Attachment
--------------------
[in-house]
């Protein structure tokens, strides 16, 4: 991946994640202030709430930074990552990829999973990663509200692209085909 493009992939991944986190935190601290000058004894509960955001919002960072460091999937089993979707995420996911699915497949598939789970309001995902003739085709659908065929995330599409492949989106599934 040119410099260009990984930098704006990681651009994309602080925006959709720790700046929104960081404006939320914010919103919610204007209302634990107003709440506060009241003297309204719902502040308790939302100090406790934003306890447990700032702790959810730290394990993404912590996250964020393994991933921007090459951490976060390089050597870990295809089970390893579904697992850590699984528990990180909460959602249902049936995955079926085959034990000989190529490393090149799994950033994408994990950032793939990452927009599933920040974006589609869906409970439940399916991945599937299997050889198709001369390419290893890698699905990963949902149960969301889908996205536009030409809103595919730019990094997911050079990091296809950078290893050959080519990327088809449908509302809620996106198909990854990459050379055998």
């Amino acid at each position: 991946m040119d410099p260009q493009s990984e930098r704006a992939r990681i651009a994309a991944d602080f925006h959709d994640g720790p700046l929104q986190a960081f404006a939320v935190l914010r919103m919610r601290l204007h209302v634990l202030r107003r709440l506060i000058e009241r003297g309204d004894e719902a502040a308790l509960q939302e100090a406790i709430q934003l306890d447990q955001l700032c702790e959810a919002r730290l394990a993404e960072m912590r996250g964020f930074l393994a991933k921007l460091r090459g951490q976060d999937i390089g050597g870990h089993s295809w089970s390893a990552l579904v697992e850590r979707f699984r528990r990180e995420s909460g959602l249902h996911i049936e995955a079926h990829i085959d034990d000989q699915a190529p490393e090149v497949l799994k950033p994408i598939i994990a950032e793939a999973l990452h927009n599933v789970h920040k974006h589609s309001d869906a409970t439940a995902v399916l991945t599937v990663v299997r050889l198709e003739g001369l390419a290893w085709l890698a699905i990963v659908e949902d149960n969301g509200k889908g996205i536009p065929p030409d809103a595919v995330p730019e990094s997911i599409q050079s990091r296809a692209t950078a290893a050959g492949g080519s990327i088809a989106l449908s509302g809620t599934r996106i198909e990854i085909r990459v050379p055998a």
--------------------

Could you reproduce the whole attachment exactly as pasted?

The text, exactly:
[in-house]
């Protein structure tokens, strides 16, 4: 991946994640202030709430930074990552990829999973990663509200692209085909 493009992939991944986190935190601290000058004894509960955001919002960072460091999937089993979707995420996911699915497949598939789970309001995902003739085709659908065929995330599409492949989106599934 040119410099260009990984930098704006990681651009994309602080925006959709720790700046929104960081404006939320914010919103919610204007209302634990107003709440506060009241003297309204719902502040308790939302100090406790934003306890447990700032702790959810730290394990993404912590996250964020393994991933921007090459951490976060390089050597870990295809089970390893579904697992850590699984528990990180909460959602249902049936995955079926085959034990000989190529490393090149799994950033994408994990950032793939990452927009599933920040974006589609869906409970439940399916991945599937299997050889198709001369390419290893890698699905990963949902149960969301889908996205536009030409809103595919730019990094997911050079990091296809950078290893050959080519990327088809449908509302809620996106198909990854990459050379055998």
């Amino acid at each position: 991946m040119d410099p260009q493009s990984e930098r704006a992939r990681i651009a994309a991944d602080f925006h959709d994640g720790p700046l929104q986190a960081f404006a939320v935190l914010r919103m919610r601290l204007h209302v634990l202030r107003r709440l506060i000058e009241r003297g309204d004894e719902a502040a308790l509960q939302e100090a406790i709430q934003l306890d447990q955001l700032c702790e959810a919002r730290l394990a993404e960072m912590r996250g964020f930074l393994a991933k921007l460091r090459g951490q976060d999937i390089g050597g870990h089993s295809w089970s390893a990552l579904v697992e850590r979707f699984r528990r990180e995420s909460g959602l249902h996911i049936e995955a079926h990829i085959d034990d000989q699915a190529p490393e090149v497949l799994k950033p994408i598939i994990a950032e793939a999973l990452h927009n599933v789970h920040k974006h589609s309001d869906a409970t439940a995902v399916l991945t599937v990663v299997r050889l198709e003739g001369l390419a290893w085709l890698a699905i990963v659908e949902d149960n969301g509200k889908g996205i536009p065929p030409d809103a595919v995330p730019e990094s997911i599409q050079s990091r296809a692209t950078a290893a050959g492949g080519s990327i088809a989106l449908s509302g809620t599934r996106i198909e990854i085909r990459v050379p055998a």